“The key to doing breathwork is setting realistic goals,” she continues. “I’ve committed to doing a few minutes of deep breathing exercises every night before going to bed. Because my goal is only a few minutes, it’s realistic, attainable and achievable, so I’m able to follow through.” Start with a small commitment – maybe just one minute of mindful breathing with your kids as you tuck them into bed. And build your practice from there.
Mindfulness Activities in Nature
The Japanese have an ancient practice known as shinrin-yoku, or forest bathing, which is the idea of completely immersing oneself in nature to relax both the body and mind. No, there’s no actual bath involved, but forest bathing is therapeutic because it focuses on experiencing the forest through all five senses at once. It’s the ultimate form of mindfulness — and a powerful way to connect with both nature and the inner self.
We can apply this same unplugged perspective to mindfulness activities for kids at home. Try a mindful scavenger hunt the next time you go outside. Make a list of things to look and listen for – the sound of a lawn mower or a child’s laugh, a fragrant flower, a smooth rock, a chirping bird. If a scavenger hunt feels complicated, simplify. “When you’re out for a family walk, pause and take a few deep breaths,” says Haddadian. “Feel the warmth of the sun on your body, the light breeze in your hair; hear the sounds of the birds, observe the beauty of the flowers and trees, or look at the patterns in the clouds.” As long as you consciously seek it, a path to mindfulness is always there.
Mindful Eating Tips
We’ve all had bouts with mindless eating, especially while watching TV – which gives a whole new meaning to binge watching. If you’re distracted with another activity while having a snack, chances are you won’t notice how much you’re consuming or how it even tastes. Sometimes you’ll have no recollection of eating at all! This is true of kids as well. Mindful eating is not necessarily about eating slowly, but paying close attention and savoring every bite.
“It’s as simple as pausing when you are eating, and really taking in that moment,” says Haddadian. “Touching, feeling and smelling the food you’re about to eat, and savoring the flavors and textures with each bite.”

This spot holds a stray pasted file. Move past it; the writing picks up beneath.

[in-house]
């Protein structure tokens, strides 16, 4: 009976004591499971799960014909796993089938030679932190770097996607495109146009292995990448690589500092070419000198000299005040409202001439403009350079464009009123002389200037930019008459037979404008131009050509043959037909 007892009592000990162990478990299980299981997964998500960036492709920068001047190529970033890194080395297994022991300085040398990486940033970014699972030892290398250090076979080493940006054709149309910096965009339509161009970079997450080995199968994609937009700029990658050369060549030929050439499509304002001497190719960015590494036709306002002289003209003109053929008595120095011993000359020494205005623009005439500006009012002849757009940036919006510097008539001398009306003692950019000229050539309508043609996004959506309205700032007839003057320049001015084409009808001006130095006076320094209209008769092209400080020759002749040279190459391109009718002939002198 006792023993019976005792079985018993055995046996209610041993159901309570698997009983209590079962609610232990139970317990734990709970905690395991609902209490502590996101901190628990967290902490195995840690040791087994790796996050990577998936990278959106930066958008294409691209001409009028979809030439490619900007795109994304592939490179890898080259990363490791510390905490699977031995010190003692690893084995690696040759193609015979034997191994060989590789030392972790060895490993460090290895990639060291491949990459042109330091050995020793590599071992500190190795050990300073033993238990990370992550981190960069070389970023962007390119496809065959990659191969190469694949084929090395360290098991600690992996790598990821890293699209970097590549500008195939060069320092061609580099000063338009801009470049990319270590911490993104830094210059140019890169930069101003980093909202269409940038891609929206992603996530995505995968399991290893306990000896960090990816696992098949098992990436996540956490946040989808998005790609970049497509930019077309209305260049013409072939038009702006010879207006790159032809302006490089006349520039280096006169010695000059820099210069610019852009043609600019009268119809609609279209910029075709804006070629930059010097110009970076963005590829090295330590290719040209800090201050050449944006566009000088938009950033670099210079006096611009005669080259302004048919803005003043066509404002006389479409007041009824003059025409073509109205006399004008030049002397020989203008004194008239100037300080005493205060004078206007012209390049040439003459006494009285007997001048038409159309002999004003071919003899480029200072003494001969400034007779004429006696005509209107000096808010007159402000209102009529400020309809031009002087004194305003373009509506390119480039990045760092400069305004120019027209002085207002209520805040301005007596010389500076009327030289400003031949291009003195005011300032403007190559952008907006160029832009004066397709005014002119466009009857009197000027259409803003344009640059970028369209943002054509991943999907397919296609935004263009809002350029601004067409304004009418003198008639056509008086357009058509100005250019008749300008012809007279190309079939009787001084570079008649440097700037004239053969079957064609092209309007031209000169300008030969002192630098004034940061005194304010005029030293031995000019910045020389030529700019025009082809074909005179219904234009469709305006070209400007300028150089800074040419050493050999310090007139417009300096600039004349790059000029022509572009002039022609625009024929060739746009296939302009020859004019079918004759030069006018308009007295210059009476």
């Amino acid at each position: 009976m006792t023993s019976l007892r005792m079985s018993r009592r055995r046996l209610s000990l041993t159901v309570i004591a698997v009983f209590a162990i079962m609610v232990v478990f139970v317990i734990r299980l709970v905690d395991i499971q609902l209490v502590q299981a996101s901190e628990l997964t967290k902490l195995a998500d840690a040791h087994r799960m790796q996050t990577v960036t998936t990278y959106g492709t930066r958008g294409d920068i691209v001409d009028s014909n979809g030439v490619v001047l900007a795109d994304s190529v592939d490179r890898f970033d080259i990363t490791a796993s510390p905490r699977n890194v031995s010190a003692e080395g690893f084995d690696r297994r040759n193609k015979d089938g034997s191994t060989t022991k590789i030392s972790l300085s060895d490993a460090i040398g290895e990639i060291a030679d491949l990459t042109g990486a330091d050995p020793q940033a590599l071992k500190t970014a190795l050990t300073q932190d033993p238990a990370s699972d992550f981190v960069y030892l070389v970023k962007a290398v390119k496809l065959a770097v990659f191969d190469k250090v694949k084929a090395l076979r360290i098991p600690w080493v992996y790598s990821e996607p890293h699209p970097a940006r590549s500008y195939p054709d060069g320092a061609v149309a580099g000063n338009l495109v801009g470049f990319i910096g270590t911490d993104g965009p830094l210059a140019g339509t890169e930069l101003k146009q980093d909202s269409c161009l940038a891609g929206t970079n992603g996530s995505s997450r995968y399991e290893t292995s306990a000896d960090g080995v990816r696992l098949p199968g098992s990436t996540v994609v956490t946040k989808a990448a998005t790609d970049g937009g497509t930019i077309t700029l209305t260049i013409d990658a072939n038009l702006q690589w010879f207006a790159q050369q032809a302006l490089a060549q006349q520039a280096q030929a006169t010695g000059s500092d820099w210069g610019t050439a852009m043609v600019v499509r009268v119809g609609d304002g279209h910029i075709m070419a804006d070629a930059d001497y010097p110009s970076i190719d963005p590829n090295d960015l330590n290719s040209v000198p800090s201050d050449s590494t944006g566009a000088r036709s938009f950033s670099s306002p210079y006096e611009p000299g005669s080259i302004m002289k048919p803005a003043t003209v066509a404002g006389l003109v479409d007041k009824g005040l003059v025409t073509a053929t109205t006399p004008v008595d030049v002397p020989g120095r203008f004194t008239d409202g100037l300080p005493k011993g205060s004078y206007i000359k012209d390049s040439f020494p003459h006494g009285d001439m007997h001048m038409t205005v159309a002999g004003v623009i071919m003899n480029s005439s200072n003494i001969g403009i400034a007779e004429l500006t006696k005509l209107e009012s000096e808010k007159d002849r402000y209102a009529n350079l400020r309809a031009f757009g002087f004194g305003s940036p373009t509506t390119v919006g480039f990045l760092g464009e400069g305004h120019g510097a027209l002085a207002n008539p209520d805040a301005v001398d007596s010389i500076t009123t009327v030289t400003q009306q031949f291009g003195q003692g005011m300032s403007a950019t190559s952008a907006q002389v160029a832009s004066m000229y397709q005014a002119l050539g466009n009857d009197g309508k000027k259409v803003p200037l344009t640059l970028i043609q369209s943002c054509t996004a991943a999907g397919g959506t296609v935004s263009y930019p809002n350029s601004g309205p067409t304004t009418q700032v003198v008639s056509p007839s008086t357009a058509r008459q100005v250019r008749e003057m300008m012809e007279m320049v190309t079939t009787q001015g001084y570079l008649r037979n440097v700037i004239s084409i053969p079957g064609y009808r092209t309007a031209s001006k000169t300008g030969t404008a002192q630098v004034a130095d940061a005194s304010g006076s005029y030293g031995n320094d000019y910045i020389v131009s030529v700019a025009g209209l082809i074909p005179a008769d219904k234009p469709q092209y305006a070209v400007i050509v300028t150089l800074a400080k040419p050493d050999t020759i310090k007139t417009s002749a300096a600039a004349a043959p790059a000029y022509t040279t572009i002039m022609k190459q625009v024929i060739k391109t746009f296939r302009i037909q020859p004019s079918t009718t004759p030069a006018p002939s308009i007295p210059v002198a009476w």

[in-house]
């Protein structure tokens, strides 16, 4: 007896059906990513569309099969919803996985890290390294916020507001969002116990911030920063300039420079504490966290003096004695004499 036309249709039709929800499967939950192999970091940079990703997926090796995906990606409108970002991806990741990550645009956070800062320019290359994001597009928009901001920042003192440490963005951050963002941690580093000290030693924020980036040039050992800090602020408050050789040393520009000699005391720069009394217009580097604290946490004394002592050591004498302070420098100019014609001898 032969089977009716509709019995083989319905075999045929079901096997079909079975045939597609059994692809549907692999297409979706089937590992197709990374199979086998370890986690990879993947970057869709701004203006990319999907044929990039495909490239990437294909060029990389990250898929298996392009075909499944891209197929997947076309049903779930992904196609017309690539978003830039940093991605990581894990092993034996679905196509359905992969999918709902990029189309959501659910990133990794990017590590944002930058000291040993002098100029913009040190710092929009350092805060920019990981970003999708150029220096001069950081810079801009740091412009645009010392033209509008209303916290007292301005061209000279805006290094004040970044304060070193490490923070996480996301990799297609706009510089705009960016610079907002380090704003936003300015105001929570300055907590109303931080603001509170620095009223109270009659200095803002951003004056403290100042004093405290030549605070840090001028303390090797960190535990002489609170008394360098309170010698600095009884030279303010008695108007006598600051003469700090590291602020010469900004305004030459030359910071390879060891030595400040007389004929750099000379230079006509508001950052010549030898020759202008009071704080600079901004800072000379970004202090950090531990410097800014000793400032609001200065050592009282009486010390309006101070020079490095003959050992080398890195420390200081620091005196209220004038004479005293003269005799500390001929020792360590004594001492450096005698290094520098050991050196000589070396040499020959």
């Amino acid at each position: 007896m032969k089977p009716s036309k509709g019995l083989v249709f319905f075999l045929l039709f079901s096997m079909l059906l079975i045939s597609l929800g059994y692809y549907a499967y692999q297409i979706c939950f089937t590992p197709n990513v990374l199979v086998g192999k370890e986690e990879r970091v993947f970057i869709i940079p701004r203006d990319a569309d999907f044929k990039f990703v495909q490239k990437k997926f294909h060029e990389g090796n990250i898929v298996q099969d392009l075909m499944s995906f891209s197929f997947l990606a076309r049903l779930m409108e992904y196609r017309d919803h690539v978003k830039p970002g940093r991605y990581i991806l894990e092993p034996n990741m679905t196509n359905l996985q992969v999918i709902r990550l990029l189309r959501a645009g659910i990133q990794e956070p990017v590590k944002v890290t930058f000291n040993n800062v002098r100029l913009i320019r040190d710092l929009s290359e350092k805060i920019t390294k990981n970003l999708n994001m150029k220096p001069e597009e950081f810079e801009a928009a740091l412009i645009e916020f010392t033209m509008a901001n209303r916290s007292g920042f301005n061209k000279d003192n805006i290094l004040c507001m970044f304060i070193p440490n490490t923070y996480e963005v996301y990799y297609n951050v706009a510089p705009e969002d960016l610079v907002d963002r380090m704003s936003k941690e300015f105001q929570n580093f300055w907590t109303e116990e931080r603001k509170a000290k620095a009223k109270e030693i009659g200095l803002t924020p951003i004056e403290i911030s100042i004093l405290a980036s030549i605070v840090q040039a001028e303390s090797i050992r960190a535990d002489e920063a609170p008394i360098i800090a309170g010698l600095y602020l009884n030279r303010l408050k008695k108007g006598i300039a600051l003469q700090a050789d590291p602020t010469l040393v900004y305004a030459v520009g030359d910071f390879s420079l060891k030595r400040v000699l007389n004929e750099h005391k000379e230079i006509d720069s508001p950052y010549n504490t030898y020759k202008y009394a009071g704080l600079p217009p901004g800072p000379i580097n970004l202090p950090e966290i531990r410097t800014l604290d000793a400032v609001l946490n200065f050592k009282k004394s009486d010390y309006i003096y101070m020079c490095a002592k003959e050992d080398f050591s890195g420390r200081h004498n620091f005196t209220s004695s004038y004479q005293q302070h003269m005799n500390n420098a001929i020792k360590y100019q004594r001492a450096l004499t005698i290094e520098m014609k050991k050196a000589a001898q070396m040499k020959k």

For example, if they’re having ice cream, have them focus on how cold it feels on the tongue and how it changes as it melts, in both temperature and form. When eating strawberries, help them zero in on the deep red hues, the tiny outer seeds, the juiciness and the smell. There are details that delight in everything we eat, and that’s the point! When focusing perspectives this way, we enhance the experience of food and elevate its enjoyment at the same time.
Digital Mindfulness with Yoga and Apps
Need a little help finding your focus? There are plenty of guided meditation apps at your disposal, including Headspace and Calm, plus sleep meditations to help relax little minds as they drift off to sleep. We particularly like the family meditations on the Peloton app and Cosmic Kids Yoga for engaging, doable yoga videos for kids. Does your little one learn better through play? Check out the Mindful Powers app, which combines story telling with the power of digital play. Sesame Street, in collaboration with Headspace, recently launched a wonderful series of Monster Meditation videos to encourage mindfulness as well.
We can all agree that 2020 has been the harbinger of change, delivering a clear message that we need to shift, rethink, reset and evolve in profound new ways. The status quo is no longer acceptable – and that includes living in a state of constant stress. Thanks to Bluejack Kids for sharing these insightful, stress-busting tips!